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Extinct Ibex Resurrected By Cloning 238

The Telegraph is reporting that for the first time an extinct animal has been brought back via cloning. The Pyrenean ibex, a type of mountain goat, was declared officially extinct in 2000, but thanks to preserved skin samples scientists were able to insert that DNA into eggs from domestic goats to clone a female Pyrenean ibex. While the goat didn't survive long due to lung defects this gives scientists hopes that it will be possible to resurrect extinct species from frozen tissue. "Using techniques similar to those used to clone Dolly the sheep, known as nuclear transfer, the researchers were able to transplant DNA from the tissue into eggs taken from domestic goats to create 439 embryos, of which 57 were implanted into surrogate females. Just seven of the embryos resulted in pregnancies and only one of the goats finally gave birth to a female bucardo, which died seven minutes later due to breathing difficulties, perhaps due to flaws in the DNA used to create the clone."

Comment Re:I wouldn't recommend BASIC (Score 1) 799

To be more fair, Python is not hard if you use just basic features. No one has to use list comprehension to manage data on a list.

However, and that's a BIG however, there's still nothing in the python world that matches the ease of creating a GUI app like VB has. Hell, using some IDEs like Qt Creator makes GUI programming easier even for C/C++. And a GUI is what most non-programmers believe a "program" is.

Anyway, I'd still ask the kid for a project, which would pretty much dictate the technology to be used. A good programmer knows many languages and uses the best for the task.

To get attention, one could start by getting an Arduino and making a led blink. That's the electronics "hello world". You can use either Wiring or simple C (without pointers) to do that, and with a program skeleton in place, there's lots to be learned.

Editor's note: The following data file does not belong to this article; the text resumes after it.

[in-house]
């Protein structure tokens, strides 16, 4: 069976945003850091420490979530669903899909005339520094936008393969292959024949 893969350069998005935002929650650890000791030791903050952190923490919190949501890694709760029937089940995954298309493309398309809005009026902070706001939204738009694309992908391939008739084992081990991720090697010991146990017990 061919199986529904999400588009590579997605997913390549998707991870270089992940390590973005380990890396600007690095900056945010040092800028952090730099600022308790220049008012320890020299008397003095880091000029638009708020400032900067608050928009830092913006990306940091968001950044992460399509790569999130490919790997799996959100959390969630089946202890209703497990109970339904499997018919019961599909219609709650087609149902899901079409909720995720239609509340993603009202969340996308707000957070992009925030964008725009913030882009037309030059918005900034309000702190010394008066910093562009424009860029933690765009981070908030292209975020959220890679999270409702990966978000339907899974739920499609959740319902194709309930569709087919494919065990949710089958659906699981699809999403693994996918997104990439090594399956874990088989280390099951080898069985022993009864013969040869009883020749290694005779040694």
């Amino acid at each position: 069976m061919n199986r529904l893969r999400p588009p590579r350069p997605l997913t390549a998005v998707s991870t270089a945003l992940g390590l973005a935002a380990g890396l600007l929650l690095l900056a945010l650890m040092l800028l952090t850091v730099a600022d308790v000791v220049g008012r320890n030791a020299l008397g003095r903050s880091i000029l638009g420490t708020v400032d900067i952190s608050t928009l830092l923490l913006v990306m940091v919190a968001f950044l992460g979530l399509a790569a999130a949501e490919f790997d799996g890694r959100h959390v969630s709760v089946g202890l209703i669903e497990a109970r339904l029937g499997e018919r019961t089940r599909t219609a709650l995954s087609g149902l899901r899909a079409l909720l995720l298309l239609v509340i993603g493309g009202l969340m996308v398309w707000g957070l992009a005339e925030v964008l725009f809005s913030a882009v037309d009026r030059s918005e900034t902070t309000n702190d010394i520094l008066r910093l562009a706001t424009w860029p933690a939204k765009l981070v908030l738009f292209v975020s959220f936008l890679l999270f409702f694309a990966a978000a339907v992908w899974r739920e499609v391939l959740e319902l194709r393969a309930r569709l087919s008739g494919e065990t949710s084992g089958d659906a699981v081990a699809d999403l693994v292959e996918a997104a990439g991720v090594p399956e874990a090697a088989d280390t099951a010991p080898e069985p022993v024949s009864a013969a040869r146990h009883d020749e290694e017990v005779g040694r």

50 Years of Domesticating Foxes For Science 347

gamebittk writes "In 1959, Soviet scientist Dmitri Belyaev set out to breed a tamer fox that would be easier for their handlers in the Russian fur industry to work with. Much to the scientist's shock, changes no one had expected emerged after just 10 generations. The foxes began behaving playfully, were smaller in size, and even changed color — much like dogs." Belyaev died in 1985, but the experiment continued (PDF) in his absence, and to this day provides strong evidence to parts of evolutionary theory. The experiment eventually branched out to involve other species as well.

An Open Source Compiler From CUDA To X86-Multicore 71

Gregory Diamos writes "An open source project, Ocelot, has recently released a just-in-time compiler for CUDA, allowing the same programs to be run on NVIDIA GPUs or x86 CPUs and providing an alternative to OpenCL. A description of the compiler was recently posted on the NVIDIA forums. The compiler works by translating GPU instructions to LLVM and then generating native code for any LLVM target. It has been validated against over 100 CUDA applications. All of the code is available under the New BSD license."